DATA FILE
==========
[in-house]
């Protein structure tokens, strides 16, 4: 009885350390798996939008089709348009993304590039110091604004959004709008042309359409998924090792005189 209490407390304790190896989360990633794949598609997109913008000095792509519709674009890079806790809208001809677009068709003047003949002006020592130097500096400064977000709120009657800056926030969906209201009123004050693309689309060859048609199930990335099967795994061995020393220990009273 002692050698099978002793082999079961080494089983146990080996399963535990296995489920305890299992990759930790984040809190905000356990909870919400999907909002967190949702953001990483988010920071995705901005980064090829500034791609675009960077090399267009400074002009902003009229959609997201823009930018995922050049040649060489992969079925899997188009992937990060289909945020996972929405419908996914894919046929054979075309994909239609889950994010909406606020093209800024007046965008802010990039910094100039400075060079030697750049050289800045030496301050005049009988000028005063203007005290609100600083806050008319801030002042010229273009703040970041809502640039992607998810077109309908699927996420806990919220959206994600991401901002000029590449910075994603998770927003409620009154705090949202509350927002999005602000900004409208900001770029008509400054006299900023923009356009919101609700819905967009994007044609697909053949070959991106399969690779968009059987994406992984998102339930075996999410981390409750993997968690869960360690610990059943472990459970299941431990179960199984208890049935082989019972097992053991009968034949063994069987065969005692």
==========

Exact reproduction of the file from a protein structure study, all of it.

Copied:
[in-house]
């Protein structure tokens, strides 16, 4: 009885350390798996939008089709348009993304590039110091604004959004709008042309359409998924090792005189 209490407390304790190896989360990633794949598609997109913008000095792509519709674009890079806790809208001809677009068709003047003949002006020592130097500096400064977000709120009657800056926030969906209201009123004050693309689309060859048609199930990335099967795994061995020393220990009273 002692050698099978002793082999079961080494089983146990080996399963535990296995489920305890299992990759930790984040809190905000356990909870919400999907909002967190949702953001990483988010920071995705901005980064090829500034791609675009960077090399267009400074002009902003009229959609997201823009930018995922050049040649060489992969079925899997188009992937990060289909945020996972929405419908996914894919046929054979075309994909239609889950994010909406606020093209800024007046965008802010990039910094100039400075060079030697750049050289800045030496301050005049009988000028005063203007005290609100600083806050008319801030002042010229273009703040970041809502640039992607998810077109309908699927996420806990919220959206994600991401901002000029590449910075994603998770927003409620009154705090949202509350927002999005602000900004409208900001770029008509400054006299900023923009356009919101609700819905967009994007044609697909053949070959991106399969690779968009059987994406992984998102339930075996999410981390409750993997968690869960360690610990059943472990459970299941431990179960199984208890049935082989019972097992053991009968034949063994069987065969005692």